In DepthPolicy

Baby genome screening needs more time to gestate

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Science  28 Oct 2016:
Vol. 354, Issue 6311, pp. 398-399
DOI: 10.1126/science.354.6311.398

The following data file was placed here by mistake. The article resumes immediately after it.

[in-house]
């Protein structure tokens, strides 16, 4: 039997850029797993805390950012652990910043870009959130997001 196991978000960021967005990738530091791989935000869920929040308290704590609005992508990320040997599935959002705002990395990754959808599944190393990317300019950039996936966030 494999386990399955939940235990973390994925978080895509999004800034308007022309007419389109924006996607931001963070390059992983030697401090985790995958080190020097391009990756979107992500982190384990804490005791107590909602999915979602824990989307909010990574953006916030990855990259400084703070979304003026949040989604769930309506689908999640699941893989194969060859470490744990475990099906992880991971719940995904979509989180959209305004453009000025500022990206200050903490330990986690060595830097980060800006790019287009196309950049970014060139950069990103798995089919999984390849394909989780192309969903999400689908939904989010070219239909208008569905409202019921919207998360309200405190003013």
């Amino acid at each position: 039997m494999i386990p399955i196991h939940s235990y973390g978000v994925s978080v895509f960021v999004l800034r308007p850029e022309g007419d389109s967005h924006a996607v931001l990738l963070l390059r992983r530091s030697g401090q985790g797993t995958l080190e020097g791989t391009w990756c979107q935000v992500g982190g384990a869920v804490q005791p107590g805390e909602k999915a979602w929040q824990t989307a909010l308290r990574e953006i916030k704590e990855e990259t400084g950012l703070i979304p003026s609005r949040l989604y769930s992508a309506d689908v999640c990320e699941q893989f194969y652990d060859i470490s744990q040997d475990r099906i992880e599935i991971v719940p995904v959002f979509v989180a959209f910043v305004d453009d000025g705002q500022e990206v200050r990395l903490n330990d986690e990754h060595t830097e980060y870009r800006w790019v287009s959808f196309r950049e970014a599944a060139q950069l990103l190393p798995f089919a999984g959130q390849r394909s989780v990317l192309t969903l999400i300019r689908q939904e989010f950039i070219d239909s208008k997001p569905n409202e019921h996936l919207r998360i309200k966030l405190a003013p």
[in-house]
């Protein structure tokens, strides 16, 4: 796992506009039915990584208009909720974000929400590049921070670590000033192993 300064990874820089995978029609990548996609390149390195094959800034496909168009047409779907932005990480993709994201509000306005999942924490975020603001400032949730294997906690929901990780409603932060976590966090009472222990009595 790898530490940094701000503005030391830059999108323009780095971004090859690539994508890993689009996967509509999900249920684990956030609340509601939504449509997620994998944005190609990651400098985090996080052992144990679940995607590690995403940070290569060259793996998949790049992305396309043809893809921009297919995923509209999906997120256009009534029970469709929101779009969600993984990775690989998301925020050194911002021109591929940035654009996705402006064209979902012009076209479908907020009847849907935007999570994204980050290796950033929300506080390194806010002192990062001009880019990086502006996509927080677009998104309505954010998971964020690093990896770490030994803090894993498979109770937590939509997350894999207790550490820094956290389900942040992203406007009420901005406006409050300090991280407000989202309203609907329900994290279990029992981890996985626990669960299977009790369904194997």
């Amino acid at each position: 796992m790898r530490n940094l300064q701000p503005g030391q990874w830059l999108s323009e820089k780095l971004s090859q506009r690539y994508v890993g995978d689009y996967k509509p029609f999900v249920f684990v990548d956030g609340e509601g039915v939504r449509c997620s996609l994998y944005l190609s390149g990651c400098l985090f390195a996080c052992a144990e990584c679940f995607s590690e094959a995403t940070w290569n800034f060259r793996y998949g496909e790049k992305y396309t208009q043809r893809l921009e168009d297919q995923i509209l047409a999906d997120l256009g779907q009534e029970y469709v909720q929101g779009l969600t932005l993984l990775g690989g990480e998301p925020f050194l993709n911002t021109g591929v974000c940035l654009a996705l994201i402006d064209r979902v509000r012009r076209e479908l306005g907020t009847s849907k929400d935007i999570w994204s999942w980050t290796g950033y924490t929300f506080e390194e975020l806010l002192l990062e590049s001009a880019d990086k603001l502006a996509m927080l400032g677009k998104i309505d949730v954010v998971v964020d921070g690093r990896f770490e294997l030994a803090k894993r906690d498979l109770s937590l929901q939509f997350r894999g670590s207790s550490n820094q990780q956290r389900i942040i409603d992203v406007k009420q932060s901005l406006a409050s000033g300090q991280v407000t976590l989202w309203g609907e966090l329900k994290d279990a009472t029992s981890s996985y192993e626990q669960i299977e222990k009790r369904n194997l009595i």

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Two research projects exploring the risks and benefits of sequencing every newborn baby's genome are now delivering early results, and both are giving pause to newborn-sequencing advocates. One suggests that exome sequencing, which reads the protein-coding regions of a genome, is not comprehensive enough to replace standard newborn blood screening for rare diseases. And the other finds that parents are surprisingly uninterested in having their newborns sequenced. A variety of reasons appear to account for the tepid response, including concerns about privacy and insurance discrimination. Together, the findings suggest newborn sequencing it not yet ready to replace existing screening programs, which rely on biochemical analysis of newborn blood spots to test for dozens of disorders.